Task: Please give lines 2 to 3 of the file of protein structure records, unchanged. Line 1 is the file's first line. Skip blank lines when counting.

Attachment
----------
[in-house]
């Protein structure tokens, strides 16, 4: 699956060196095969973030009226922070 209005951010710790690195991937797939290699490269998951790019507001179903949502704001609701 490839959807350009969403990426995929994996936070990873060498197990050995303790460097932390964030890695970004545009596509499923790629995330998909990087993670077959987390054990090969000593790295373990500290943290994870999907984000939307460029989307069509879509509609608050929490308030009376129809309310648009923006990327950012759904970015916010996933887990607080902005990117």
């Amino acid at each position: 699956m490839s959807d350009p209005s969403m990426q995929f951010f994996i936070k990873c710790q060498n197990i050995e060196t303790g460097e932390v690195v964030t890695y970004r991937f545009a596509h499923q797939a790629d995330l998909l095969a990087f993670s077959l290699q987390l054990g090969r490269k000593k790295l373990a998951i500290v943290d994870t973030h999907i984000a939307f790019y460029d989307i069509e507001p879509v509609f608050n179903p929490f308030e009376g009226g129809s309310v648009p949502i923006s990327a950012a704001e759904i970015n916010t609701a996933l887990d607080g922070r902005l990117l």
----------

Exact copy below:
């Protein structure tokens, strides 16, 4: 699956060196095969973030009226922070 209005951010710790690195991937797939290699490269998951790019507001179903949502704001609701 490839959807350009969403990426995929994996936070990873060498197990050995303790460097932390964030890695970004545009596509499923790629995330998909990087993670077959987390054990090969000593790295373990500290943290994870999907984000939307460029989307069509879509509609608050929490308030009376129809309310648009923006990327950012759904970015916010996933887990607080902005990117």
């Amino acid at each position: 699956m490839s959807d350009p209005s969403m990426q995929f951010f994996i936070k990873c710790q060498n197990i050995e060196t303790g460097e932390v690195v964030t890695y970004r991937f545009a596509h499923q797939a790629d995330l998909l095969a990087f993670s077959l290699q987390l054990g090969r490269k000593k790295l373990a998951i500290v943290d994870t973030h999907i984000a939307f790019y460029d989307i069509e507001p879509v509609f608050n179903p929490f308030e009376g009226g129809s309310v648009p949502i923006s990327a950012a704001e759904i970015n916010t609701a996933l887990d607080g922070r902005l990117l």